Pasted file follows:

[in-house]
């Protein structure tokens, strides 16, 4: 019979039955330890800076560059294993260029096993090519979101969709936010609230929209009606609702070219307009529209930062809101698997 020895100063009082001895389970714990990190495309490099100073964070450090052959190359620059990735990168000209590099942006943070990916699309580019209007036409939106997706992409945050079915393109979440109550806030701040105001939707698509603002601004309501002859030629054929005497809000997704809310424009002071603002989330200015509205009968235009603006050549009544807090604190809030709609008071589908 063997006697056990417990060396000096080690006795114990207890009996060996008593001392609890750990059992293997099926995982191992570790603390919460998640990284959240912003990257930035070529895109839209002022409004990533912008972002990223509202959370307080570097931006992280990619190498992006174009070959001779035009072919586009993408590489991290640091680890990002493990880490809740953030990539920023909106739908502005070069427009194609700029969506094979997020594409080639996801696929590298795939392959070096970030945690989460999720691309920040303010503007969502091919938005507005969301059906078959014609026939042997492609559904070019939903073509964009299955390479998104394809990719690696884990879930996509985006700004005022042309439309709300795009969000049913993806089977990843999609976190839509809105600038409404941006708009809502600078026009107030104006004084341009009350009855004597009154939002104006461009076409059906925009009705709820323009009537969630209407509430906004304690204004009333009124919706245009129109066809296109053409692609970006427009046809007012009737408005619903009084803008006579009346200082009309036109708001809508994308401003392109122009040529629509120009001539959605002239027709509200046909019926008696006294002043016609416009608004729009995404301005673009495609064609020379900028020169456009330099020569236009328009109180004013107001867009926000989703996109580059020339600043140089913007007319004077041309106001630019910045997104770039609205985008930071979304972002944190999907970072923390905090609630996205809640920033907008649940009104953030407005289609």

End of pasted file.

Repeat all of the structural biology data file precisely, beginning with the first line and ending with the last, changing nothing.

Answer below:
[in-house]
């Protein structure tokens, strides 16, 4: 019979039955330890800076560059294993260029096993090519979101969709936010609230929209009606609702070219307009529209930062809101698997 020895100063009082001895389970714990990190495309490099100073964070450090052959190359620059990735990168000209590099942006943070990916699309580019209007036409939106997706992409945050079915393109979440109550806030701040105001939707698509603002601004309501002859030629054929005497809000997704809310424009002071603002989330200015509205009968235009603006050549009544807090604190809030709609008071589908 063997006697056990417990060396000096080690006795114990207890009996060996008593001392609890750990059992293997099926995982191992570790603390919460998640990284959240912003990257930035070529895109839209002022409004990533912008972002990223509202959370307080570097931006992280990619190498992006174009070959001779035009072919586009993408590489991290640091680890990002493990880490809740953030990539920023909106739908502005070069427009194609700029969506094979997020594409080639996801696929590298795939392959070096970030945690989460999720691309920040303010503007969502091919938005507005969301059906078959014609026939042997492609559904070019939903073509964009299955390479998104394809990719690696884990879930996509985006700004005022042309439309709300795009969000049913993806089977990843999609976190839509809105600038409404941006708009809502600078026009107030104006004084341009009350009855004597009154939002104006461009076409059906925009009705709820323009009537969630209407509430906004304690204004009333009124919706245009129109066809296109053409692609970006427009046809007012009737408005619903009084803008006579009346200082009309036109708001809508994308401003392109122009040529629509120009001539959605002239027709509200046909019926008696006294002043016609416009608004729009995404301005673009495609064609020379900028020169456009330099020569236009328009109180004013107001867009926000989703996109580059020339600043140089913007007319004077041309106001630019910045997104770039609205985008930071979304972002944190999907970072923390905090609630996205809640920033907008649940009104953030407005289609």